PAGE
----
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Near Field Communication, or NFC, has been mentioned a few times here on Android.Appstorm, including a few articles by yours truly. The topic really fascinates and excites me because of the endless possibilities it affords us. About a year ago I wrote an article entitledĀ Near Field Communication and the Future of Mobile, where I outlined what’s in store for NFC-enabled cell phones, of which Android has a few.

However, NFC isn’t only for phones. There are devices called NFC tags, and they can really shake up the way we do things.

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The smartphone industry is a fickle world and many users choose to swap out phones to stay up to date with the latest hardware. I, for one, never buy phones tied to any sort of contract so i’m able to easily sell or pass on old hardware to make room for the latest and greatest.

With a large market for second-hand phones and a plethora of businesses who will take your phone off your hands if you can’t find a independent buyer, it’s a practice you can easily get involved in. In this How To article, we’re going to take a look at preparing your phone for sale (both hardware-wise and software-wise).

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Most photos taken with phone cameras are grainy, blurry, washed out, dark or just plain boring. It’s sad, because they don’t have to be. People usually blame the quality of their cameras for the quality of their shots, but that’s actually not very important when it comes to getting a good picture.

So how does one get good pictures out of a phone camera? It’s really not about the megapixels. Let’s forget about the technical specifications of our cameras for a few minutes and check out some simple things we can do to improve our photography, keeping in mind certain scenarios we regularly come across in our daily lives. The real lesson here to be learned here is to adapt. Think about how your shots could be imporved before shooting them and you’ll be taking great pictures in no time.

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Like the idea of the ASUS Transformer, but don’t want to splash out on a new netbook? Well, I recently stumbled across an article written by Web.AppStorm editor Matthew Guay onĀ How-To-Geek, describing how to run Android on a Netbook. I was intrigued and tried it out as an experiment. Since it runs off a flash drive, nothing is installed or written to the hard drive. Read on to learn about how you can run Android on your netbook, and how it fares.
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After reading this article, you’ll be able to use your Android phone as a webcam for Skype, Google Talk, Facebook, or any other program on your computer that can use a webcam. I was frustrated that Skype didn’t allow video chat for my phone when they recently updated their app to allow this, and decided to figure out a way to do this using the existing video camera on my phone. Why buy a separate webcam if you can use the one in your pocket?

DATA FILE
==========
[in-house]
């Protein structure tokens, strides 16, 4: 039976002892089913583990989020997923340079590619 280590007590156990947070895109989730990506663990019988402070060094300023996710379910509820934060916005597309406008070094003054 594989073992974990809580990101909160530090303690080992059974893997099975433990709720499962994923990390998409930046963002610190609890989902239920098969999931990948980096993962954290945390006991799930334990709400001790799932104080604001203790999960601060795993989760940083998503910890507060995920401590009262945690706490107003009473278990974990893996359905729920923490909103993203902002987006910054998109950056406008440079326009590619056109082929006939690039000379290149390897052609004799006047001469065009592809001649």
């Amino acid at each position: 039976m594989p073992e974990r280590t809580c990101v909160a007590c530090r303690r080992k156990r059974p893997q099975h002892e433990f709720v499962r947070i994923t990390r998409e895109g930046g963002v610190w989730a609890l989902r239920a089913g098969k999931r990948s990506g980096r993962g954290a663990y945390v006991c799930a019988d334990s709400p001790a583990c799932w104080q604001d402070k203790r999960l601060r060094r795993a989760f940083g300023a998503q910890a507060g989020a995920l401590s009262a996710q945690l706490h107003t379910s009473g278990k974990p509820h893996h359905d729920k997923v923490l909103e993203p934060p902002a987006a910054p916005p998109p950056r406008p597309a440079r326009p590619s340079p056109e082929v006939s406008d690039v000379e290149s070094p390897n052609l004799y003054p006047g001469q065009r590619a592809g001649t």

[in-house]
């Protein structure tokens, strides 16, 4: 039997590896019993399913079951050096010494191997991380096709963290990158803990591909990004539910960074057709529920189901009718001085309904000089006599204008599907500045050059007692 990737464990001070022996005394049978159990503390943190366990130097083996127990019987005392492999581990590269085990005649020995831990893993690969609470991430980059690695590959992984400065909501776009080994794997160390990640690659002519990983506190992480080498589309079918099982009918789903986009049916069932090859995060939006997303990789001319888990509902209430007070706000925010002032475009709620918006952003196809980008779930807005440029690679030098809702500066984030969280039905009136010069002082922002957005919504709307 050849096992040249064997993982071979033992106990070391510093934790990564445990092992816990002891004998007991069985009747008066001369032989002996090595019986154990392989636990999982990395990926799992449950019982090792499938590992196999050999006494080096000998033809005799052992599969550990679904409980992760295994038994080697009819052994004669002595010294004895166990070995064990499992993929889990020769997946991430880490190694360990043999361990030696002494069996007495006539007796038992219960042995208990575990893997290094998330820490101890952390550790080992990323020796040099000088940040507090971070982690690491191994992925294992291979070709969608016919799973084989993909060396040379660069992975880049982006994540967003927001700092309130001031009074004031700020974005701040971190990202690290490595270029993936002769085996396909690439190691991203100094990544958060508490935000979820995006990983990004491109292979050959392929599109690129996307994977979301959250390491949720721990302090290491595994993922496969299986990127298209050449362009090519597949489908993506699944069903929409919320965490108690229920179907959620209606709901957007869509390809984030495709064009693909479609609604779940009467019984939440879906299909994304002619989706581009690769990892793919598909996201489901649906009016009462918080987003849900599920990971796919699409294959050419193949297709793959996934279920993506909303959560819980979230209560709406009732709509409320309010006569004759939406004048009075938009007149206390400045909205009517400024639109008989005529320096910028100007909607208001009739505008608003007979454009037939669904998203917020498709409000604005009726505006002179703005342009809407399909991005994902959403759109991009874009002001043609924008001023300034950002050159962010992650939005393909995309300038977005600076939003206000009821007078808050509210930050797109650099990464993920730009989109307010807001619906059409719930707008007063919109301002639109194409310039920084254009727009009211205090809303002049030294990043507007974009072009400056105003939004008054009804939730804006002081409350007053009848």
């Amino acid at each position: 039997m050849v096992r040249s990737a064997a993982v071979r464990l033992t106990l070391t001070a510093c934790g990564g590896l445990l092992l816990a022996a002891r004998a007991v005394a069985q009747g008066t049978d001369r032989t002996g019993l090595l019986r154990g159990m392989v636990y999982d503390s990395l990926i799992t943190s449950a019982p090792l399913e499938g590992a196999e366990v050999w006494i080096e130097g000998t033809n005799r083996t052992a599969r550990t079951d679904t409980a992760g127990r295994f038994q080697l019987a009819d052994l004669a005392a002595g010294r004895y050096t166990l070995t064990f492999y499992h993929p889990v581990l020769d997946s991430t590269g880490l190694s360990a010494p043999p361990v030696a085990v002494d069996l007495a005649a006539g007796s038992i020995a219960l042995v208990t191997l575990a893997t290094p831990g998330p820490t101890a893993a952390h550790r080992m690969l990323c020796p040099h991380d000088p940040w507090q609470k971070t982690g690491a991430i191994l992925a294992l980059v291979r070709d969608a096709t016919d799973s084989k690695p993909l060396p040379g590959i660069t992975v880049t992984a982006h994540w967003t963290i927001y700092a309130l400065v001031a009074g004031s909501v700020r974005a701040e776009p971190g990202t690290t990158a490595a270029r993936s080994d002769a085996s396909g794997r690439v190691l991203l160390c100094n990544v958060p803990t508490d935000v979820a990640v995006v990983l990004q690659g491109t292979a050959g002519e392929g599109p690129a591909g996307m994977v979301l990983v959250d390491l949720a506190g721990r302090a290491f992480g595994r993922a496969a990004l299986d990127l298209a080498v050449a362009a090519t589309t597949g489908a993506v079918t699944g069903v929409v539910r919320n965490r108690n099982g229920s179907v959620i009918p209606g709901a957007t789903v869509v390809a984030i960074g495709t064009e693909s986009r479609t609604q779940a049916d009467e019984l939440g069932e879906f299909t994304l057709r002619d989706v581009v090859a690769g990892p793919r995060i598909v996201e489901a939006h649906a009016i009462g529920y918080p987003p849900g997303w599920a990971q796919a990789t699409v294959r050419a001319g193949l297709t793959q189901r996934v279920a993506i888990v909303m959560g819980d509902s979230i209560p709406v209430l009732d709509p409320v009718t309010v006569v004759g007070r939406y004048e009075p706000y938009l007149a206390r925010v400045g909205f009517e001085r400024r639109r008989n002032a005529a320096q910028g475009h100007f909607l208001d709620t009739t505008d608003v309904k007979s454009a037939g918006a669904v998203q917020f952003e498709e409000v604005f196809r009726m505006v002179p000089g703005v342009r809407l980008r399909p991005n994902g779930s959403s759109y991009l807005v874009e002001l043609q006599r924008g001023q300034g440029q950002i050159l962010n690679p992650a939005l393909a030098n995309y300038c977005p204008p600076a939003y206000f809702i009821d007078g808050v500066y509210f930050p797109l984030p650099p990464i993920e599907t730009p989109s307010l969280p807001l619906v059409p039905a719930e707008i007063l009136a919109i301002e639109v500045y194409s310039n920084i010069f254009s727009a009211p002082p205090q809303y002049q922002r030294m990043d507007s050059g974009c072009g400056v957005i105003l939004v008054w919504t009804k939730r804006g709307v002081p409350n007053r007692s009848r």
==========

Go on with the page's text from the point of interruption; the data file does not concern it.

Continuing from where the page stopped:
Note: only some Android phones work using this method, and some newer phones have a dedicated webcam built in.

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There’s many a reason for you to want to take a screen capture on Android. Maybe you’re a developer wanting to take publicity screenshots of your app? Or maybe you’re wanting to become a writer for a site like this but have no idea how to source images for your post? Well, let me explain.

Unfortunately, screenshot taking is not as easy as on alternative platforms. It involves the Android SDK and USB debugging. So find that cable and get started! (more…)

“Low on space: Phone storage space is getting low.” Uh-oh. This issue is easy to fix if you’ve rooted your phone, but what if you haven’t? Let’s take a look at the possibilities…

What’s the Big Deal?

Does it really matter if you run out of internal phone storage? After all, you’ve got an SD card that can fit gigabytes of data and applications.

Actually, yes; being low on internal storage causes problems. If you’ve got less than 25MB free, you won’t be able to install over-the-air updates to your system (including new versions of Android). Less than about 15MB, and you can’t sync emails, Facebook statuses, calendar appointments, and so on. Also, some applications can only be installed to the internal storage: Flash Player 10.1 and the AIR for Android runtime are two big examples of this, each weighing in at a hefty 10MB.

Rooting your phone allows you to move these applications — as well as various system files — to the SD card, freeing up plenty of space. In this article, we’ll look at what you can do if you don’t want to root it.

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